A hot rinse would clear them from his mind along with the lingering scent of the woman.

An evening at the St. Vital Centre branch store lay ahead.  Jack needed to straighten up if he was to make it through another boring summer night of retail management.  It was almost sure to be slow, but corporate rental agreements dictated store hours.  His salaried position also improved the bottom line, when compared to using an hourly paid employee to fill a low producing shift.

Now a member of the regional management team, a significant part of Jack's compensation was tied to local store profit.

Few things motivated Jack like money.  The business of retail pets while not glamorous, returned healthy profits in exchange for easily surmounted inconvenience.  A man of practiced persuasion, within only months Jack’s skills led to rapid promotion up the ranks of the growing retail chain.

Now in charge of four stores across the city, his remuneration compared favorably with the corporate sales failure to which he earlier devoted greater energy.

To Jack at least, despite a steadily growing bank balance the business at which he toiled in anonymity lacked sufficient status.  He hearkened still to walk the halls of accumulating wealth fueled by stock options, where the real power behind tomorrow's society, now under construction, arose in relative secrecy.

In earlier times, employed in the white-collar world while living within shouting distance of an unseen coast, more than once he was near enough for it to be glimpsed.  Were he granted a moment's respite from learning the never-ending nuances of information technology; ethereal work requiring flawless perfection performed with too little guidance in his opinion, he might have touched it then.

Jack was not granted such an interlude.

Almost before he knew it, he was rendered a hapless victim of the downsizing wrought by leading-edge adoption of trickle-down economic theory.  While the wheels of progress since ground on relentless, to Jack, they seemed ignorant most of his desires.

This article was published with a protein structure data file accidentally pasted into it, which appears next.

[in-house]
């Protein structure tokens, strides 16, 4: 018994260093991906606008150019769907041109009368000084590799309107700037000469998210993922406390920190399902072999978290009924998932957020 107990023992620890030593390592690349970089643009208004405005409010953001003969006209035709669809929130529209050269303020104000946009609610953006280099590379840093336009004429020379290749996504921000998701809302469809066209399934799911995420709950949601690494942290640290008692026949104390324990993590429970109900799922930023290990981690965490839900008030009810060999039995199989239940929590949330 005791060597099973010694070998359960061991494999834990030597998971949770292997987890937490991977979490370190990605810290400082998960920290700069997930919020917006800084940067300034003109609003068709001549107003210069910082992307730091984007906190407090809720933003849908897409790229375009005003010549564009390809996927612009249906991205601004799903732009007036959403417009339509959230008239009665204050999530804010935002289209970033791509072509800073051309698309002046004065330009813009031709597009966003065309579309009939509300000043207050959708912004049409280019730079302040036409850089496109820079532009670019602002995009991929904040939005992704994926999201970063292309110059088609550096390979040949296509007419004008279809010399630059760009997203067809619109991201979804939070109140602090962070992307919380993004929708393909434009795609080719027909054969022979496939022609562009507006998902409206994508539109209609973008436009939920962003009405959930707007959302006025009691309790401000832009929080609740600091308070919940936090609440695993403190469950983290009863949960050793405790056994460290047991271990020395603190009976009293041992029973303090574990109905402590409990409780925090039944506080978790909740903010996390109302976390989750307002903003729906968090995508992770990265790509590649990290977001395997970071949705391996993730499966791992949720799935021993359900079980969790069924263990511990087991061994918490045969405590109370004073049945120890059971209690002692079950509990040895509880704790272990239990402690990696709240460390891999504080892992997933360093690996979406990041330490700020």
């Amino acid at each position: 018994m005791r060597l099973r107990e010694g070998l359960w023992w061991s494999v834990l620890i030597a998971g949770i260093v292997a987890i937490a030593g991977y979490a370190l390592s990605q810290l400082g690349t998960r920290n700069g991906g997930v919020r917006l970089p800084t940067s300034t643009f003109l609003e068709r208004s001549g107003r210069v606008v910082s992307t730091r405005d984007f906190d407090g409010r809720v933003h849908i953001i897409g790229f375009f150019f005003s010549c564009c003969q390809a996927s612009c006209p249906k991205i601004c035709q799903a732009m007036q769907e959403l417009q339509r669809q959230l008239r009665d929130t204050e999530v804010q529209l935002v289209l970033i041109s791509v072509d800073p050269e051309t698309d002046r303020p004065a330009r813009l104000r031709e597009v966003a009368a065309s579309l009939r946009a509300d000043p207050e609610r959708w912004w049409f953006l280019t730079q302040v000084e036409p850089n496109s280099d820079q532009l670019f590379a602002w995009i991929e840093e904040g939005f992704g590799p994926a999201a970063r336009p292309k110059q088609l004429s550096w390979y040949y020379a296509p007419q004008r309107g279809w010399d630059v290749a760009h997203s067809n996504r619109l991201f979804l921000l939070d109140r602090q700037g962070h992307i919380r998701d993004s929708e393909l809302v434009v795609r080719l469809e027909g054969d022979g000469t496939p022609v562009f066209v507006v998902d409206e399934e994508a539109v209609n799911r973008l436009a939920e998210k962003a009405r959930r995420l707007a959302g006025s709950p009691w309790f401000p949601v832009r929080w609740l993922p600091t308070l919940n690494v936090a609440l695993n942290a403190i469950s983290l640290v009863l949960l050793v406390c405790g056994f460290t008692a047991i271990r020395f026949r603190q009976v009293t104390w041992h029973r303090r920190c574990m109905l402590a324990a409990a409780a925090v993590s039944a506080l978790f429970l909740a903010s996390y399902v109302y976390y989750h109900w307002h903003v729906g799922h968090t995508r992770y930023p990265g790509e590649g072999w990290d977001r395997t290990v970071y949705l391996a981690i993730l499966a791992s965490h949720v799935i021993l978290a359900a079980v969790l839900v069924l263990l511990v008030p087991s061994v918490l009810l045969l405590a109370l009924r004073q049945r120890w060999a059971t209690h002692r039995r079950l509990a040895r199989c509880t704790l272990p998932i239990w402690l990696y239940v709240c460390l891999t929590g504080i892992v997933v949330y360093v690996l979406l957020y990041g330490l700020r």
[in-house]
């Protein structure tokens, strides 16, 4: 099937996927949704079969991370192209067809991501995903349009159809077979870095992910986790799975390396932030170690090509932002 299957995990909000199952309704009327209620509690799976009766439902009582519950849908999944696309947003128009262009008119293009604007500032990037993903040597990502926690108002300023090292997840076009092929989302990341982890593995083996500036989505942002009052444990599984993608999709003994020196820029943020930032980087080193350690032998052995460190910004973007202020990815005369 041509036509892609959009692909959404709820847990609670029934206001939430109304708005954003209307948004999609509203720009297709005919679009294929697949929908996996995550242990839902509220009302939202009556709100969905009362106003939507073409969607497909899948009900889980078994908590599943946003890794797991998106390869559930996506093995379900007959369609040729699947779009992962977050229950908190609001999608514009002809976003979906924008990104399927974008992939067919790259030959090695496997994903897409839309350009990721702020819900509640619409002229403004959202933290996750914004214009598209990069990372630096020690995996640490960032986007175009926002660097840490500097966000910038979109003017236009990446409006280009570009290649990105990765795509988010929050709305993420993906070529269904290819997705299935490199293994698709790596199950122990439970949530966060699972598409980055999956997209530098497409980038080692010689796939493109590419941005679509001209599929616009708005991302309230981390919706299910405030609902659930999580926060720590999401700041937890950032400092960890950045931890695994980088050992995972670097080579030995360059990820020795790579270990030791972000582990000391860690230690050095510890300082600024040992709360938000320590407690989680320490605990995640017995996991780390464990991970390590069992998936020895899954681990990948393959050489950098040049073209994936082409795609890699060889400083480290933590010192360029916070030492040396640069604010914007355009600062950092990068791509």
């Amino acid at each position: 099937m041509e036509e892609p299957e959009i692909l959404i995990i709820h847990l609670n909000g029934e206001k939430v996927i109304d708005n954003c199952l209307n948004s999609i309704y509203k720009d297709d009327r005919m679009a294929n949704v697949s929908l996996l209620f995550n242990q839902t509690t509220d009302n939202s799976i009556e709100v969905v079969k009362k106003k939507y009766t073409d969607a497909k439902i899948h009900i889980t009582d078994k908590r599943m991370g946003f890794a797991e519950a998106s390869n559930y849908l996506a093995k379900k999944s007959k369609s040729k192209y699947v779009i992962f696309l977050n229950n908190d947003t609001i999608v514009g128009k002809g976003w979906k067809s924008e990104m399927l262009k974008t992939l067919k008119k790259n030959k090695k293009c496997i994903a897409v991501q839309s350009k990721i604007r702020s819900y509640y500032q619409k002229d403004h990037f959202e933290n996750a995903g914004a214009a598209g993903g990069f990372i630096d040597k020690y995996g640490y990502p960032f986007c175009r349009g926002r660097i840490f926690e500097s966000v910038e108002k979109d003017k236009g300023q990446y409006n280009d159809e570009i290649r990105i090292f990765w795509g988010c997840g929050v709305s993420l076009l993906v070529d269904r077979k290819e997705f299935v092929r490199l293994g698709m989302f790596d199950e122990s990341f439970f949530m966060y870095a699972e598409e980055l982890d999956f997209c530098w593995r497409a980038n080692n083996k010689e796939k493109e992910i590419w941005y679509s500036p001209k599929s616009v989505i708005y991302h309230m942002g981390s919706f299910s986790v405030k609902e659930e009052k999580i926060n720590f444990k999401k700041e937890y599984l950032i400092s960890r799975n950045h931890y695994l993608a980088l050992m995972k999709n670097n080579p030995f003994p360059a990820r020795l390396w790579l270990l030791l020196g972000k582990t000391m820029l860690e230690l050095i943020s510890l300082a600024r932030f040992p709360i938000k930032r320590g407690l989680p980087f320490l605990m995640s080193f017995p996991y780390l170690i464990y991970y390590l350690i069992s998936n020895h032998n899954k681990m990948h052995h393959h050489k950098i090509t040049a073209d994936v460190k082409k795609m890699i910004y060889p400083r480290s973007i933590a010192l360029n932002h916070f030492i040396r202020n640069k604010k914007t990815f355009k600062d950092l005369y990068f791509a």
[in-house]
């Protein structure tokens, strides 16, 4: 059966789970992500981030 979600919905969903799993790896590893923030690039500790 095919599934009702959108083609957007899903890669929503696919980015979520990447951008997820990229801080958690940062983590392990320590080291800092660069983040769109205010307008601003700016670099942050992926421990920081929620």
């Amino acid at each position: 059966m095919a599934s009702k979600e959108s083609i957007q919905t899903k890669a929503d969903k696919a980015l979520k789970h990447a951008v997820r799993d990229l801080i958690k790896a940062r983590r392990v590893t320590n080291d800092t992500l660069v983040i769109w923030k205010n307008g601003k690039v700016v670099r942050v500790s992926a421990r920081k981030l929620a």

Monday, 27 May 2019

The Twelve Rules For Writing Literature

The Twelve Rules For Writing Literature


T.F. Pruden
1. Literature must provide questions, not answers.

The writer's job is sharing experiences, not telling readers what to think about them.  As the fundamental responsibility of art, music and literature is illuminating the condition of society, neither personal opinions nor rhetorical positions are acceptable for inclusion within literary work.  Specifically, the writer must share a story, while keeping both opinions and answers out of it.

2. Literature must be known by experience, not reported as bystander.

A writer may factually document only that which individual temporal experience personally reveals.  Specifically, third-party information must be identified in first-person narratives, with omniscient narration based on science, observed, or related behavior employed only when or if judged necessary to best serve the story.

3. Literature must respect the rules of grammar, not serve them.

The writer must demonstrate mastery of the craft.  As such, basic guidelines of mid-twentieth century English grammar are to be observed, aside from within dialogue.  While splitting the infinitive for reasons of style is approved meanwhile, use of the vernacular must always be limited to either first-person narratives or dialogue.  Specifically, this rule prohibits sentences from ending with prepositions, while those begun with prepositional phrases require use of a comma.